- Scottish millennials had the highest monthly spend on memberships, such as gyms, sports clubs and cinema (£64.78), while those in the South West spend the least – just £21.53 per month.
- Londoners spend the highest amount on takeaways (£57.48) and eating out (£78.11). Millennials in Yorkshire spend the least on takeaways (£34.77) and those in the North East spend the least on eating out (£48.60).
- Millennials in the North East of England spend the most on new clothes, shoes and accessories each month (£92.04) while those in the East of England spend the least (£45.23). Those in the North East are also spending the most money on daily treats such as coffees (£75.83), while millennials in Yorkshire & Humber spend the least (£28.92).
- Those in the South West spend the highest amount each month on socialising (£103.81), while millennials in the East Midlands spend the least (£48.91).
Clare Francis continues, “We tend to spend when we feel like we are missing out, such as a night out with friends, or because something is convenient, like buying a morning coffee instead of making one in the office. These might seem like great choices in the moment, but we need to ask ourselves whether it’s worth the short-lived buzz, or storing the money up for a longer term goal in an ISA where it can also benefit from the extra interest.”
Over three-quarters of those surveyed in Scotland (79 per cent) said they would be willing to make short-term compromises on their spending to fund their long-term life goals such as buying a home, going on a luxury holiday or purchasing a car.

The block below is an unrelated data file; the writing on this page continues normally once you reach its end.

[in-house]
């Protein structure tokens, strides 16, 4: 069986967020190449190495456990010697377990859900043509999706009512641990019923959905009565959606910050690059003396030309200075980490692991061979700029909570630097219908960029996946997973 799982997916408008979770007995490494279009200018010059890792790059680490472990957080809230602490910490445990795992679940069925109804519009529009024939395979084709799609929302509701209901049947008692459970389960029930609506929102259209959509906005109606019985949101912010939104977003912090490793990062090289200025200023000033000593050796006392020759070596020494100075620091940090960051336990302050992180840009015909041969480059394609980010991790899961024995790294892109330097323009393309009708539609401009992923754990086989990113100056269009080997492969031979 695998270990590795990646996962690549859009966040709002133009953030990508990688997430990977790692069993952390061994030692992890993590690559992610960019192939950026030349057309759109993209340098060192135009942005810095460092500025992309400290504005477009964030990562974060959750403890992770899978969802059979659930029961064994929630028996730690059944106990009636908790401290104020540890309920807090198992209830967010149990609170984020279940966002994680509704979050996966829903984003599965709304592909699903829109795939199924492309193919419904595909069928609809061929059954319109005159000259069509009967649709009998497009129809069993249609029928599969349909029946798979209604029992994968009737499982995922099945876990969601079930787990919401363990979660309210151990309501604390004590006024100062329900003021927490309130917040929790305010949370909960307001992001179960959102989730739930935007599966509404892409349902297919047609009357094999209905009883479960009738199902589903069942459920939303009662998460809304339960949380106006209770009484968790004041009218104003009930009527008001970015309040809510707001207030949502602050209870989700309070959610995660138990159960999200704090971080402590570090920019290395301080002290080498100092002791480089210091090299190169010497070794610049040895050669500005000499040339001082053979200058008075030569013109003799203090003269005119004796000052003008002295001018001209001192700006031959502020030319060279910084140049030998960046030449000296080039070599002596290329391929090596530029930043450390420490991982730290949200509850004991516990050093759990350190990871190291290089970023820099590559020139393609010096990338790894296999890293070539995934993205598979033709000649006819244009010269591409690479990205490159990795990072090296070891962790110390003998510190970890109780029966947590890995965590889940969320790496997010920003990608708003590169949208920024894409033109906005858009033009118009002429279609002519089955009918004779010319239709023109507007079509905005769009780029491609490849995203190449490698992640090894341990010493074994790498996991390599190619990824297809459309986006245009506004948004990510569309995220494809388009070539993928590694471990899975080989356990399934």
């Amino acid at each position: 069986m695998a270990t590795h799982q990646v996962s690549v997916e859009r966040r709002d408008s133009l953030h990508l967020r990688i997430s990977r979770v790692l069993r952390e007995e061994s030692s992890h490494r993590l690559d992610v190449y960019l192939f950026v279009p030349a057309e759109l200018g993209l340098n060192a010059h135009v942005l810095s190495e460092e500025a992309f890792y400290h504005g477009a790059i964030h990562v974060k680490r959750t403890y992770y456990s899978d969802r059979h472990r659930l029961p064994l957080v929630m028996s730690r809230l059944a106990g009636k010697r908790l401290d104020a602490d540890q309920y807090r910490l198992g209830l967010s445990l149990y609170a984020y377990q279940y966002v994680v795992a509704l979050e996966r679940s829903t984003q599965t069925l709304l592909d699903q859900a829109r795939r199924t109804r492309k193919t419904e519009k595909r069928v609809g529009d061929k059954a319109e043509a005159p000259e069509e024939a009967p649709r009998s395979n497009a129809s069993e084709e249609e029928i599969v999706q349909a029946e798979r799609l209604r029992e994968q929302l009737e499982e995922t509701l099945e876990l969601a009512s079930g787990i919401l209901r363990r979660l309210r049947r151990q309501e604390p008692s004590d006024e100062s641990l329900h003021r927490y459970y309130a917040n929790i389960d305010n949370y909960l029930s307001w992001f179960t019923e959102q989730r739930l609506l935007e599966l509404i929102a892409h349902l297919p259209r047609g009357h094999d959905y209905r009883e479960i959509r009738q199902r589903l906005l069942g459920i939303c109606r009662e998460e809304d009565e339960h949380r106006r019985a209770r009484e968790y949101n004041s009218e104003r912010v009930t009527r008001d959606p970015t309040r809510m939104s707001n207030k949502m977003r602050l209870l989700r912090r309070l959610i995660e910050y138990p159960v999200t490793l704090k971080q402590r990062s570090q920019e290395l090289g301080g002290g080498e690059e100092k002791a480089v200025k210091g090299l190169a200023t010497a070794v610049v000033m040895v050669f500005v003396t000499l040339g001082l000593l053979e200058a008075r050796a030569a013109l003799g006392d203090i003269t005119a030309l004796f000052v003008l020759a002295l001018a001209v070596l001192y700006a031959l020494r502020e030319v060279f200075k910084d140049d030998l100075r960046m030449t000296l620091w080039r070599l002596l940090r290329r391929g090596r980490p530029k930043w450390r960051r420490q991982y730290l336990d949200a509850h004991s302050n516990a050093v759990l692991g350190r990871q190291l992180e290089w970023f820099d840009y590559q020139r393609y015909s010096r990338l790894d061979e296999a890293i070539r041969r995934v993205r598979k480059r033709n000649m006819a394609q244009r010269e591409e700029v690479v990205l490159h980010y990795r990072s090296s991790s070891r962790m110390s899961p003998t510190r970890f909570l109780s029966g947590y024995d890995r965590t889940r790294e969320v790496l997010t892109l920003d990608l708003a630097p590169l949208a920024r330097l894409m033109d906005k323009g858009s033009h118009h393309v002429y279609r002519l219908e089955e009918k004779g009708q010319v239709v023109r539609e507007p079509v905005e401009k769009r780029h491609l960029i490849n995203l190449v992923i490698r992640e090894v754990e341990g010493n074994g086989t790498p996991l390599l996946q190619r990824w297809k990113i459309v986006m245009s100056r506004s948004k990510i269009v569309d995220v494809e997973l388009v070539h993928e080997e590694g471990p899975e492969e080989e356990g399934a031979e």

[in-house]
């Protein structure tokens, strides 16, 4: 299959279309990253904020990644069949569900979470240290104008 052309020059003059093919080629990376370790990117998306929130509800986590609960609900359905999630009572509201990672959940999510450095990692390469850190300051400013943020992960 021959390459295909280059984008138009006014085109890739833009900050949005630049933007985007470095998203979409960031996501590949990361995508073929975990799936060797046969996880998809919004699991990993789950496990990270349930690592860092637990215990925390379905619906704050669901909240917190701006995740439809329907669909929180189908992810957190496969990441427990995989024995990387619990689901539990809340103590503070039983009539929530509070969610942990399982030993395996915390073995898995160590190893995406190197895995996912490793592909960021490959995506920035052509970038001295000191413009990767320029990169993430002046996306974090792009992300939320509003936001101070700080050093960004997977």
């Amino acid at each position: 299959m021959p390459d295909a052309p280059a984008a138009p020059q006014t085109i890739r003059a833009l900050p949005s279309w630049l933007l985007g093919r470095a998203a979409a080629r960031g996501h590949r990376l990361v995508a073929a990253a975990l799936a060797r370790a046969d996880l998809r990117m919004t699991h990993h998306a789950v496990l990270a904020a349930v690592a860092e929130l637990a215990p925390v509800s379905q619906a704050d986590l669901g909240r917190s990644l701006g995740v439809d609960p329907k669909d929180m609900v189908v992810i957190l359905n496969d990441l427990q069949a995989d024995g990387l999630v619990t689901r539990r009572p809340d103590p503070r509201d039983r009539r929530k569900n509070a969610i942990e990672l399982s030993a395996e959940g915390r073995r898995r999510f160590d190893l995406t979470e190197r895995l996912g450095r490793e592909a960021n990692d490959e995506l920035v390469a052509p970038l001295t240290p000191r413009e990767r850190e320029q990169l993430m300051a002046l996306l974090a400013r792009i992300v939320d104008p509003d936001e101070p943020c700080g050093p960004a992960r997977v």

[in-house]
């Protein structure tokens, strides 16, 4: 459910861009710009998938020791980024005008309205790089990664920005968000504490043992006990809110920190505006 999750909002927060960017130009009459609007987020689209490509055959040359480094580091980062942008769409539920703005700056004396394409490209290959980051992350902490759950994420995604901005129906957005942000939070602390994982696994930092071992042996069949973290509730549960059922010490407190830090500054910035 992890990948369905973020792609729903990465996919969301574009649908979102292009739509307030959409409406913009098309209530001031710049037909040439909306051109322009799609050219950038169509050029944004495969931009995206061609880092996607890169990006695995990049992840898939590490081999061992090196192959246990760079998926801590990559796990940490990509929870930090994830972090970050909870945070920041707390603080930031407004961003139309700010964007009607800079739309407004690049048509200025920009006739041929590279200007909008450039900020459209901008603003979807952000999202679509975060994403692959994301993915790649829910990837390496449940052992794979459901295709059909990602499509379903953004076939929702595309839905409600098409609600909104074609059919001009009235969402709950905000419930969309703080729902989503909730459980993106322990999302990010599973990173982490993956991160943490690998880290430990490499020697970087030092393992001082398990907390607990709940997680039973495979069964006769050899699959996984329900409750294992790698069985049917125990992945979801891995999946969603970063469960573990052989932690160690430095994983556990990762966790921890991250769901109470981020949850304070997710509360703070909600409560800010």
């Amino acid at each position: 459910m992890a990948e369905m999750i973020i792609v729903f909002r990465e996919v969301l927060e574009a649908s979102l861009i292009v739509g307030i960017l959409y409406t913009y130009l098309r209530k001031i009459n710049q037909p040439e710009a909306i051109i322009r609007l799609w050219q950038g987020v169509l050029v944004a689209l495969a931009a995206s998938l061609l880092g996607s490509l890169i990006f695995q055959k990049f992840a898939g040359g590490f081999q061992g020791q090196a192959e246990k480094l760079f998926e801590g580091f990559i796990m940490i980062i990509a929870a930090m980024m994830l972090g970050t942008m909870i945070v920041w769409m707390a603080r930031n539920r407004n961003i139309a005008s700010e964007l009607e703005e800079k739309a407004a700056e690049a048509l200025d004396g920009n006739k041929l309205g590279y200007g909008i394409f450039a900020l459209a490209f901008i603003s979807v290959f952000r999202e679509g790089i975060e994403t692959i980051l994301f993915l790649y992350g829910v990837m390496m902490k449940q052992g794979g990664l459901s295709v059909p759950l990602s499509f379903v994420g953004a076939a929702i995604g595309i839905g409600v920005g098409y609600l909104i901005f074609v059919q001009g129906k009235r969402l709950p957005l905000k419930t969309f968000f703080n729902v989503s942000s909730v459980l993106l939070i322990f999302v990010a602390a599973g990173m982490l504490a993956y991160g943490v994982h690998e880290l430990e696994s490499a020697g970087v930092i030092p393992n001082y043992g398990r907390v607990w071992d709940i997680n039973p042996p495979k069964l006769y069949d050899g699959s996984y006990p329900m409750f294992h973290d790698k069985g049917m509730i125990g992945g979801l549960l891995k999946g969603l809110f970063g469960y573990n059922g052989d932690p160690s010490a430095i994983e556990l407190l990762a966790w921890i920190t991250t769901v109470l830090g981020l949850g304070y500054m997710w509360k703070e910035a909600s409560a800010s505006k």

When asked what they would do with more disposable income, 44 per cent of those surveyed in the region said they would save it, while just 12 per cent said they would spend. Over four in 10 (44 per cent) said they would balance it between spending and saving.
To help millennials find the balance between every day spending and future saving, Dr Pete Brooks, Head of Behavioural Finance at Barclays, offers his top tips:
- The easiest way to get saving is to have a goal in mind – do you want to go on a holiday, buy a car, maybe even buy a home? If you know what you are working towards, it’s much simpler to make the swaprifices that will help you get there. And, as you see your savings pot grow, so will your excitement for the goal ahead.
- If you need the extra boost to stick to your savings plan, why not make your goal public? Tell your friends, family, even post it on social media – not only will this help your resolve, if your willpower wanes, you will have plenty of people around you to put you back on track.